[¶19] The State played Mr. Larkins' interview first. In it, Detective Johnson repeatedly asked Mr. Larkins if he thought the children were lying. Mr. Larkins said that he did. He also told Detective Johnson, "Have I thought of beating their a** until bloody? Yes, I have. . . . Have I? No." When the conversation turned to the phrase "reasonable corporal punishment," Detective Johnson told Mr. Larkins that it meant "legal punishment," "physical, spanking, things like that," to which Mr. Larkins responded: "We'll beat their a**, yeah . . . . We'll spank their a**, we'll beat their a**, yeah." Mr. Larkins clarified, however, that he meant only with their hands.

         [¶20] During the interview, Detective Johnson stated that "I don't have a dog in this fight," and that he was only "the finder of fact." He also stated that he did not "want to have to tell [the people he has to report to] . . . we have this evidence, but [Mr. Larkins] and [Mrs. Larkins] said no, that never happened." At the end of the interview, when Detective Johnson discussed the backscratcher and some earlier statements Mr. Larkins had made regarding the backscratcher, Mr. Larkins stated, "We have a lawyer for that," and ended the interview.

         [¶21] In both interviews, Detective Johnson discussed how all the children were forensically interviewed. He asserted that:

I'm also trained in forensic interview[s]. I didn't do these forensic interviews . . . but I'm actually trained in them too. And you can tell when the kids have been coached as opposed to when they actually have contextual details [inaudible] to things that have happened, because they'll be able to say, yes, this happened but they won't be able to describe it. They won't be able to give things around it. So there's no signs of coaching or anything like that. So that's why -- they're credible statements from the children.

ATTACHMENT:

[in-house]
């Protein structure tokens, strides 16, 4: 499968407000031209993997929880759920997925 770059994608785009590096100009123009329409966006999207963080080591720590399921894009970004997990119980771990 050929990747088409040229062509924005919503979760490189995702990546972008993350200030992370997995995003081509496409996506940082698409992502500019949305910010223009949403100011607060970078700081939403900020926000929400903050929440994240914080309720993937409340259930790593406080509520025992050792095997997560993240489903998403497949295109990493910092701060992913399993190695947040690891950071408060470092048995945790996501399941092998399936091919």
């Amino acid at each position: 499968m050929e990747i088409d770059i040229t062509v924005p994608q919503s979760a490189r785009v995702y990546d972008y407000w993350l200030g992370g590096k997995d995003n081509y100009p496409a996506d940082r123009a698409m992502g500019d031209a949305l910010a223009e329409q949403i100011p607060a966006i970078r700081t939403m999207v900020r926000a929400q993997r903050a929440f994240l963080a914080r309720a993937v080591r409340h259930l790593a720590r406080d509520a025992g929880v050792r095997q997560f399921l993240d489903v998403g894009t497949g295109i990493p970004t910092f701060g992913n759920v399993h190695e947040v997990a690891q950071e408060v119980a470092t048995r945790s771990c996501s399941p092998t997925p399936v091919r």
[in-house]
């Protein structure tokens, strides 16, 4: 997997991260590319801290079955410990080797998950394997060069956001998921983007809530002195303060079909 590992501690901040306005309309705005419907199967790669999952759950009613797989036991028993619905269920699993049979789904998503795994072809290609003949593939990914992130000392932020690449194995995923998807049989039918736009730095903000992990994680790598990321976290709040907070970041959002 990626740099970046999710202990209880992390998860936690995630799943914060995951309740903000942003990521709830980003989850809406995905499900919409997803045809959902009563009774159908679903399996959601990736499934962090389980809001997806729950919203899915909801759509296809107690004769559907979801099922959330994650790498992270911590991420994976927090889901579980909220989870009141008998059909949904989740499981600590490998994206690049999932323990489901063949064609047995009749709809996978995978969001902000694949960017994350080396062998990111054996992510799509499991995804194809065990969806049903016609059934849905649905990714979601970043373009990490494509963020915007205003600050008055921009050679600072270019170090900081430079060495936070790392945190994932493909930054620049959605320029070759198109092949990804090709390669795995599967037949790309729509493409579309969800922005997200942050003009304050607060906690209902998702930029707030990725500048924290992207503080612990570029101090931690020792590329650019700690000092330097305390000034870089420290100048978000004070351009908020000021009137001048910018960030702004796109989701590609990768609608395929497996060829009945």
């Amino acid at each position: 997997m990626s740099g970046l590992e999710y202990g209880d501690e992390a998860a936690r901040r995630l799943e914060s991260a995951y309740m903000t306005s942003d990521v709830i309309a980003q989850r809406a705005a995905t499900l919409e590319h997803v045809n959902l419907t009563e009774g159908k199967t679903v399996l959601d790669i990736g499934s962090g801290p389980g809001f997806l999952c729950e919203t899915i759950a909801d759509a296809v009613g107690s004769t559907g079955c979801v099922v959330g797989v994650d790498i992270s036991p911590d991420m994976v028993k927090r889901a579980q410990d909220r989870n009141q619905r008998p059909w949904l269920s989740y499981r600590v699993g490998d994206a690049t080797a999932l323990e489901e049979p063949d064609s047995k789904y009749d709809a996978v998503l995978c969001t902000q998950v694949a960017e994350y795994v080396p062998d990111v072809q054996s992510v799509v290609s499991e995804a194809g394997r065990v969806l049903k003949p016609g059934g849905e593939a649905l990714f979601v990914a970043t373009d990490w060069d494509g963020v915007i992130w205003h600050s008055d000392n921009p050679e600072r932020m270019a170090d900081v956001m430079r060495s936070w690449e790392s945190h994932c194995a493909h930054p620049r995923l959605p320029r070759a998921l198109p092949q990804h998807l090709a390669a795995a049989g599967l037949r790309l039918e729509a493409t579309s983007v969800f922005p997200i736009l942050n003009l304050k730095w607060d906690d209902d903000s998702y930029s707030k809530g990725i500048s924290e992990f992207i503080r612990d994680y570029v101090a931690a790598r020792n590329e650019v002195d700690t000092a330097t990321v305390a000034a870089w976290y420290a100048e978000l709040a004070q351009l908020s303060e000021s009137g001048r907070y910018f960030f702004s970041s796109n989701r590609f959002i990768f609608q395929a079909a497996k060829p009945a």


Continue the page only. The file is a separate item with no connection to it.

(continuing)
There's 20 some thousand research articles by psychiatrists and people like that, people way smarter than I'll ever be, that research forensic interviewing of children that actually show forensic interview of a child is more credible than a statement from you or me as an adult because of how the information is gathered.[3]

         [¶22] In addition, during her interview, Mrs. Larkins referenced "the whole civil stuff with the DA's office" and that she had a separate attorney for that matter. Towards the middle of the interview, Mrs. Larkins also stated, "this is where I'd like my lawyer." However, she then immediately told Detective Johnson that they could keep talking, and the interview continued.

         [¶23] After the State played Mr. Larkins' interview, and while it was playing Mrs. Larkins' interview, the district court, outside the presence of the jury, voiced its concerns about some of the statements contained in the interviews. The court observed that, in both interviews, Detective Johnson appeared to be vouching for the children's credibility, and that, in Mr. Larkins' interview, the jury heard him request counsel and "invoke[] . . . his right to remain silent." Both Mr. Larkins' and Mrs. Larkins' counsel told the court that they had reviewed the recordings, identified those issues, and had decided that they would not object to playing the recordings. Mr. Larkins' counsel stated that she "thought there were a lot of good things that came out for us on that video." Similarly, Mrs. Larkins' counsel told the court that she wanted the recording played because it helped establish that Mrs. Larkins' defense-that these incidents did not happen-had been consistent from the beginning.

         [¶24] The district court then asked each defense counsel if they wished to have the court issue a limiting instruction about some of the objectionable material in the recordings. Neither counsel requested a limiting instruction because they did not want to draw further attention to the objectionable material.